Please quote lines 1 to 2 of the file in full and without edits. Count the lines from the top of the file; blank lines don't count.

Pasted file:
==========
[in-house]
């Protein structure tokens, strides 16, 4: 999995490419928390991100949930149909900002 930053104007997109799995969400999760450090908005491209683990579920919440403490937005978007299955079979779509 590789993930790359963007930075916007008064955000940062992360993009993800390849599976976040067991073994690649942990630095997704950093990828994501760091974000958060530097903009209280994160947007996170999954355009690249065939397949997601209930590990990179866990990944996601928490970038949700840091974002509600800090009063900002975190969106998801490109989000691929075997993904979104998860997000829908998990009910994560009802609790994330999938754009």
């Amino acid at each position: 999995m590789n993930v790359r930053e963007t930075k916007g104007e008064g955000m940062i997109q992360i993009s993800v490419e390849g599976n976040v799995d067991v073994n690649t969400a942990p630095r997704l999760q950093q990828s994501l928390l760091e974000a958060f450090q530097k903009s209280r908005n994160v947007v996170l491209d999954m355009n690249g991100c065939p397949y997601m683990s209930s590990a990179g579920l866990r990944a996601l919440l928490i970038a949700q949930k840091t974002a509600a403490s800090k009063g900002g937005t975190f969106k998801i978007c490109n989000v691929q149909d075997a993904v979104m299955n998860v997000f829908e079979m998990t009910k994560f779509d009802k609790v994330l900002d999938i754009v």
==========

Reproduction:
[in-house]
């Protein structure tokens, strides 16, 4: 999995490419928390991100949930149909900002 930053104007997109799995969400999760450090908005491209683990579920919440403490937005978007299955079979779509 590789993930790359963007930075916007008064955000940062992360993009993800390849599976976040067991073994690649942990630095997704950093990828994501760091974000958060530097903009209280994160947007996170999954355009690249065939397949997601209930590990990179866990990944996601928490970038949700840091974002509600800090009063900002975190969106998801490109989000691929075997993904979104998860997000829908998990009910994560009802609790994330999938754009």